• You will have given him a sure lock on the Presidency in 2021, allowing patriotic Republicans to ride into Congress on his coattails at least until 2025. That is a legacy that will last longer than President Reagan could have ever hoped for.

Mr. President, please don’t think that this offer is a tongue-in-cheek joke. I am very serious, and I am in good company. Even John Moody, the Executive Vice-President and Executive Editor of your beloved Fox News, suggested the same thing earlier this week. (In case you missed his editorial, you can find it here.)

This proposed deal has the added benefit of letting everybody think that they came away the “winner.” Of course, you will have outsmarted your critics and those far-reaching liberals, who will come up empty-handed without even realizing it. However, the longer you wait the less likely it is that this deal will achieve its fullest objectives.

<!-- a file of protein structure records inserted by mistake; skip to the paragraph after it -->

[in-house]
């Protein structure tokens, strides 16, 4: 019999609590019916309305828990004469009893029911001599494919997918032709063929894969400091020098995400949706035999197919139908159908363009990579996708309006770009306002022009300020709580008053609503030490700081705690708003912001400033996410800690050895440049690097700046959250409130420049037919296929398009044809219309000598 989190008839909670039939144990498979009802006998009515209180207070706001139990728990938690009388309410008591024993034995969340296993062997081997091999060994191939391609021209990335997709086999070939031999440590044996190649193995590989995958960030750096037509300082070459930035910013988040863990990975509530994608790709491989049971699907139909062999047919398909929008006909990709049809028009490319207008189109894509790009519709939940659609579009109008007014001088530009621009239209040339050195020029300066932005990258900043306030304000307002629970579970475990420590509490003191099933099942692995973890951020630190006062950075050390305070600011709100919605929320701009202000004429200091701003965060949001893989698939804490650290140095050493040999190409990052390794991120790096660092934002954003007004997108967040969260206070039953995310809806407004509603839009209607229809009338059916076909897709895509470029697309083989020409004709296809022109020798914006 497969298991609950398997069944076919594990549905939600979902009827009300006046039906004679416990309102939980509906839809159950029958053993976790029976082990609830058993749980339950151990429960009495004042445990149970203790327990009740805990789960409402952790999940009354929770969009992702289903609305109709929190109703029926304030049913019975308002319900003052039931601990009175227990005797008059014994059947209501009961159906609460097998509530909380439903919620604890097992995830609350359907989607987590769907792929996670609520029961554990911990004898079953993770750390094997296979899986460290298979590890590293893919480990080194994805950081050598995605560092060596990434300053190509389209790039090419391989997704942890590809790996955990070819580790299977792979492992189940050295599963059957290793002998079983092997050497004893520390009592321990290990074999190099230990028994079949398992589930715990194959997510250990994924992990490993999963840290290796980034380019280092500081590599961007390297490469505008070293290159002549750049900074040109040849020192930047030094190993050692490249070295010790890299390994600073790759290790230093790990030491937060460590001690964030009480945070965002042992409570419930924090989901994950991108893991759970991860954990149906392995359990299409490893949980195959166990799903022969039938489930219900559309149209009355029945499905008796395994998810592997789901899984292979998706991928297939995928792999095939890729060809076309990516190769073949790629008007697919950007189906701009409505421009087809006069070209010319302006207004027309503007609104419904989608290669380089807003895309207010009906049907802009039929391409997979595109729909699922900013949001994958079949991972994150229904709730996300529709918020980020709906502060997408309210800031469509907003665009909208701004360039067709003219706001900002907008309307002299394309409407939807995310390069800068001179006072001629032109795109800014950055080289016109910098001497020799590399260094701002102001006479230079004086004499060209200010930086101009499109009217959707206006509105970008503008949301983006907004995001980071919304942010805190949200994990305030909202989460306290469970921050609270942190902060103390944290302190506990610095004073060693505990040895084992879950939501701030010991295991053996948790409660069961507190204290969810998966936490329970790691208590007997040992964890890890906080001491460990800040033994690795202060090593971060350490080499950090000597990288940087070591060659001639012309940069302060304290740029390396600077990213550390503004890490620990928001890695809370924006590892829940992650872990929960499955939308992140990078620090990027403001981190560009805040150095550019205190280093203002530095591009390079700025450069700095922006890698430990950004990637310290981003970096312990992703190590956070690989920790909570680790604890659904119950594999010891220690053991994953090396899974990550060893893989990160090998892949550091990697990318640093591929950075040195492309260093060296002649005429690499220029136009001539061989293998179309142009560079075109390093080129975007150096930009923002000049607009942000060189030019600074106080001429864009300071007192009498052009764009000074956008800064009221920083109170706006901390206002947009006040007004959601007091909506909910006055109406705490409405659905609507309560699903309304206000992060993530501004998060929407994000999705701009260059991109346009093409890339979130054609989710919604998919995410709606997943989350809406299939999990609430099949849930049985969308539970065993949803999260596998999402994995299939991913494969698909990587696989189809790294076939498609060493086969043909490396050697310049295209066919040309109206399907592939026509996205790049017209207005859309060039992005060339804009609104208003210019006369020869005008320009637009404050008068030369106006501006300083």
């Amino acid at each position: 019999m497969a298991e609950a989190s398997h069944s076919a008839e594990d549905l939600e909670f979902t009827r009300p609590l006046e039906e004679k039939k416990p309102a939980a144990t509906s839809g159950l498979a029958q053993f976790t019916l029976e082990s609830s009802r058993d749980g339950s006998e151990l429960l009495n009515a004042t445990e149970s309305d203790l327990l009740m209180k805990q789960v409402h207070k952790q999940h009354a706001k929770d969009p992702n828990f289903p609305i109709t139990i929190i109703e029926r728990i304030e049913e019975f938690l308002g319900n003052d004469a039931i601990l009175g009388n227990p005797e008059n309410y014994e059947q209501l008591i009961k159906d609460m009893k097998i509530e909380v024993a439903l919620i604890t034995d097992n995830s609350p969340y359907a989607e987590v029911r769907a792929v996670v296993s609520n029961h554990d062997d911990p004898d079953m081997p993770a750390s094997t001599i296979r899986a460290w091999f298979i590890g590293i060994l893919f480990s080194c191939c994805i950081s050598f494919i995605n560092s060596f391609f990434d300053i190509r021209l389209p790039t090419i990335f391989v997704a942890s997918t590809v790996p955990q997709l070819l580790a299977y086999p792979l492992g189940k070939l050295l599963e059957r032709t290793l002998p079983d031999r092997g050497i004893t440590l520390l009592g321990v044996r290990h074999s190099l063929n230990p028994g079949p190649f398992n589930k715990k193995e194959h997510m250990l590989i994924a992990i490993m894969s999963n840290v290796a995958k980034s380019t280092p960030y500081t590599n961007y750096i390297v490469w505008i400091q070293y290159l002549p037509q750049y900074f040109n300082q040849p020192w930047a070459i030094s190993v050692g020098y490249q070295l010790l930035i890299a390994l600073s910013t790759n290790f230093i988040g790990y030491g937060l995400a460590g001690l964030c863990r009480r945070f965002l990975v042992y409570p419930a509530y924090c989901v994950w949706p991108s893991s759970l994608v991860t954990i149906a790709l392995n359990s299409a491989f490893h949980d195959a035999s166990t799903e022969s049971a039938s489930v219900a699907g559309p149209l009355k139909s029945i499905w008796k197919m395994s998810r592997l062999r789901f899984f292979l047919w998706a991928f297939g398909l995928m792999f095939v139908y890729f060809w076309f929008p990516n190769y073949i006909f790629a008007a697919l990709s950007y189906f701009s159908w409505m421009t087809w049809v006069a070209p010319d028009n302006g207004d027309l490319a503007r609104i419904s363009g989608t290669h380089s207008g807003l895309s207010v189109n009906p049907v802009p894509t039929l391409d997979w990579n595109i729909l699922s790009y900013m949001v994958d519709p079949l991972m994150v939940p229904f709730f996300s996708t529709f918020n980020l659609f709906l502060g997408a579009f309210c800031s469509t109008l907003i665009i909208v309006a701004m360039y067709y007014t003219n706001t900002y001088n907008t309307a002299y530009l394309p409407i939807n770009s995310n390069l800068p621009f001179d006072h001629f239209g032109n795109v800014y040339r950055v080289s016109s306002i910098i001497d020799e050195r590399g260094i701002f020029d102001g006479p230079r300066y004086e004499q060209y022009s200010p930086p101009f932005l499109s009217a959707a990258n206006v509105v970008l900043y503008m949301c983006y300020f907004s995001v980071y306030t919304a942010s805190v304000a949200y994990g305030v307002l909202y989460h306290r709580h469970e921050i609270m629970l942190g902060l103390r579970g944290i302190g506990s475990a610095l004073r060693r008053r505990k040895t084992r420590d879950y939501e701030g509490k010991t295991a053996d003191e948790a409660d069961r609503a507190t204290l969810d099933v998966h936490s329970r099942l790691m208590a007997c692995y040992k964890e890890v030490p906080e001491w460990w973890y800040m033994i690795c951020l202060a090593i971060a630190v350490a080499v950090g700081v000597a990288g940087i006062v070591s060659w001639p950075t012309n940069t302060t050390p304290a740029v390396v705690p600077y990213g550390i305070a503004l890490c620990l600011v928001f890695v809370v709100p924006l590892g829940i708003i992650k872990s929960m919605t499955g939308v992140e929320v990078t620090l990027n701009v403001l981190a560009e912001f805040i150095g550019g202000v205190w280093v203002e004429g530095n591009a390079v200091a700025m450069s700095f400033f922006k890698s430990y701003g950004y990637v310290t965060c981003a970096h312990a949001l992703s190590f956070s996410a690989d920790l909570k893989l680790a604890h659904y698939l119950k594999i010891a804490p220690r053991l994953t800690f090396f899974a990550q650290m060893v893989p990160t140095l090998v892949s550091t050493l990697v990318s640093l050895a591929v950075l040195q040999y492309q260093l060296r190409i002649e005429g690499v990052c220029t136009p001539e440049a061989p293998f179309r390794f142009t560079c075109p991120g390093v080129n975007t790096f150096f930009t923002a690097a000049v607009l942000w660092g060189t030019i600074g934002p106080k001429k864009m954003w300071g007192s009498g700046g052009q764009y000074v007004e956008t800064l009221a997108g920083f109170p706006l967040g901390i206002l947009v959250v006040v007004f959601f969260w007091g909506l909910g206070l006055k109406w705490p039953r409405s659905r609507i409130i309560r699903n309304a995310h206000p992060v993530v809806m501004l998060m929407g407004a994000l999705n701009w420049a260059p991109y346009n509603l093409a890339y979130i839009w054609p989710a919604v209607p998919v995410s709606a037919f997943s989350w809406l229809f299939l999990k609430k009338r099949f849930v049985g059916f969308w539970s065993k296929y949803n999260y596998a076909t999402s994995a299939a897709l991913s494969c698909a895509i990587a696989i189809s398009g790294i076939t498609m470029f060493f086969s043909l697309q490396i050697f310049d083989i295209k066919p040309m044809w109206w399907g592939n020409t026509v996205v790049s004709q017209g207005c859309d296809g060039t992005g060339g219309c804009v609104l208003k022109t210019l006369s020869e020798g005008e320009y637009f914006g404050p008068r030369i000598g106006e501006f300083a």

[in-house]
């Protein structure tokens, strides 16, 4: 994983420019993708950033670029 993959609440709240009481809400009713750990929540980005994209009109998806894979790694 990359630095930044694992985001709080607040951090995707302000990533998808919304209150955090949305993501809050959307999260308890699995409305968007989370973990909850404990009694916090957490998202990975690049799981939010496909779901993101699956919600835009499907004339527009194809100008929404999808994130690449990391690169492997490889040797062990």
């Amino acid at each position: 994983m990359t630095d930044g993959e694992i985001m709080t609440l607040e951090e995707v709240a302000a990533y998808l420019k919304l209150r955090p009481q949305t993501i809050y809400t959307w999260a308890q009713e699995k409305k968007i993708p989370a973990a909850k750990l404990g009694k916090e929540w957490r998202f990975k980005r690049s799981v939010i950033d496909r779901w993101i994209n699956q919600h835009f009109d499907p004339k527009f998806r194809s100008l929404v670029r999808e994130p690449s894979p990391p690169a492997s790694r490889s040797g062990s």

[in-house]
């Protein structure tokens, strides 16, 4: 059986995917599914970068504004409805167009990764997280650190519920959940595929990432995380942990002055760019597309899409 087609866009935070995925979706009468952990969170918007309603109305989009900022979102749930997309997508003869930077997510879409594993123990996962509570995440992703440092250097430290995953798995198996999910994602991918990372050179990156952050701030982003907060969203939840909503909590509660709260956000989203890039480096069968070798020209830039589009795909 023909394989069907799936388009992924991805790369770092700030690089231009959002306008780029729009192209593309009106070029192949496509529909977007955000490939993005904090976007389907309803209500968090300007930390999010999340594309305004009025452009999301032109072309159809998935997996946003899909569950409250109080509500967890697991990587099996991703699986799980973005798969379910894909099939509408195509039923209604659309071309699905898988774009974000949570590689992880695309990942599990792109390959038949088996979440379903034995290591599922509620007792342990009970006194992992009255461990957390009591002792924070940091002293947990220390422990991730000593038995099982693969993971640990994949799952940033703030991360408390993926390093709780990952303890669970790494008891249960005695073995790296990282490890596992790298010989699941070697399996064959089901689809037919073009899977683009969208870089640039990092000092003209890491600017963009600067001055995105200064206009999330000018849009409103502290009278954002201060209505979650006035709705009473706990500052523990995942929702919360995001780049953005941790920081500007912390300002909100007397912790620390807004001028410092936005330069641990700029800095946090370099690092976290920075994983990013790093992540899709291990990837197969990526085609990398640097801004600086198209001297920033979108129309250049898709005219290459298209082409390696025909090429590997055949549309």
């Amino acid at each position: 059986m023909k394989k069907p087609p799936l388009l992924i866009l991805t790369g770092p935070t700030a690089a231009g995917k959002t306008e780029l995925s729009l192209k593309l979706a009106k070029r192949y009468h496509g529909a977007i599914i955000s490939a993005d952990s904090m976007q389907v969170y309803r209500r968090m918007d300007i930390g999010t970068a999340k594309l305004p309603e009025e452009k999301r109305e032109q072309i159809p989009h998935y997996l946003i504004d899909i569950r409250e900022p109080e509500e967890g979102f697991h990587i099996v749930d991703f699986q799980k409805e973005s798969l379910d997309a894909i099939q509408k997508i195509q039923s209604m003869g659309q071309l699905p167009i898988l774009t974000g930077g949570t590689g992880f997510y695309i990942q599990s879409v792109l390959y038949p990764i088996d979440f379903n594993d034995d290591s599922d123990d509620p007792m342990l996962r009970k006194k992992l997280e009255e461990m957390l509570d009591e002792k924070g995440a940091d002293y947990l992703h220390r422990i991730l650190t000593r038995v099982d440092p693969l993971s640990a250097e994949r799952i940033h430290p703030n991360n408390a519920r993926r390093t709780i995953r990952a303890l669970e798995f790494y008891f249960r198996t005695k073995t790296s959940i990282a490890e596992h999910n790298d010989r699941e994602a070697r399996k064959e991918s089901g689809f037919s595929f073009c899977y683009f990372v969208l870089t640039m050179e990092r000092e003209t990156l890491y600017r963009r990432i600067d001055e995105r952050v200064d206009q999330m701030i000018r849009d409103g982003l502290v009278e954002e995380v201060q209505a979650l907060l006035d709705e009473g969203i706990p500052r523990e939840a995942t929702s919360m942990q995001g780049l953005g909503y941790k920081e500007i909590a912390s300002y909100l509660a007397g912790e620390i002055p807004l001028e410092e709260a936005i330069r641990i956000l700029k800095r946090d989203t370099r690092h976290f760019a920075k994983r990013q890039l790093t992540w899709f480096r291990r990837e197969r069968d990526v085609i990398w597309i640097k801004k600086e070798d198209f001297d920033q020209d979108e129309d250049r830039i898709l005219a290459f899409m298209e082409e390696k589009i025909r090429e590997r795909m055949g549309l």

Think it over. There aren’t many deals that get any better than this!


James F. Loomis

Who controls what happens next ?

Again, I must confess. I am still addicted to the many, daily “tweets” from our President, and the non-stop news articles, comments, Facebook posts, YouTube videos, and sketches responding to his actions, from both those of us at home and those abroad. I find some of what I see and read to be humorous, although they are always at the expense of someone else, and at the expense of my better judgement. I especially enjoy Alec Baldwin’s SNL sketches portraying Donald Trump. I see them as simply good-natured satire, and they provide me with some comic relief, which is a good thing. However President Trump clearly doesn’t see them that way. I guess that I wouldn’t either if I were in his shoes. I imagine that for him and for the half of our population who voted for him, they are not funny, but instead quite offensive. But mostly, the vast majority of what I have read and seen is simply very discouraging. It saps my energy and leaves me with a hopeless feeling.